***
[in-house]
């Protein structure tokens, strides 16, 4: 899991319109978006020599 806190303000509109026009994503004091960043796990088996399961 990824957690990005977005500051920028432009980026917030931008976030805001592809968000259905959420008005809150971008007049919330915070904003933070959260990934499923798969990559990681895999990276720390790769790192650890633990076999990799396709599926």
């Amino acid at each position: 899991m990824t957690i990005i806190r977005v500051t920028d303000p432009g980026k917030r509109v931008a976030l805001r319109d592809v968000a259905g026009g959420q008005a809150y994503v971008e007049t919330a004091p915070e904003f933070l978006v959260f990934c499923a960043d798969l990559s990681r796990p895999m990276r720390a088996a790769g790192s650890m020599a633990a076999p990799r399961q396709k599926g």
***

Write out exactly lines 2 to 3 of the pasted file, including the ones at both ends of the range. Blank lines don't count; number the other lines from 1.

């Protein structure tokens, strides 16, 4: 899991319109978006020599 806190303000509109026009994503004091960043796990088996399961 990824957690990005977005500051920028432009980026917030931008976030805001592809968000259905959420008005809150971008007049919330915070904003933070959260990934499923798969990559990681895999990276720390790769790192650890633990076999990799396709599926």
């Amino acid at each position: 899991m990824t957690i990005i806190r977005v500051t920028d303000p432009g980026k917030r509109v931008a976030l805001r319109d592809v968000a259905g026009g959420q008005a809150y994503v971008e007049t919330a004091p915070e904003f933070l978006v959260f990934c499923a960043d798969l990559s990681r796990p895999m990276r720390a088996a790769g790192s650890m020599a633990a076999p990799r399961q396709k599926g």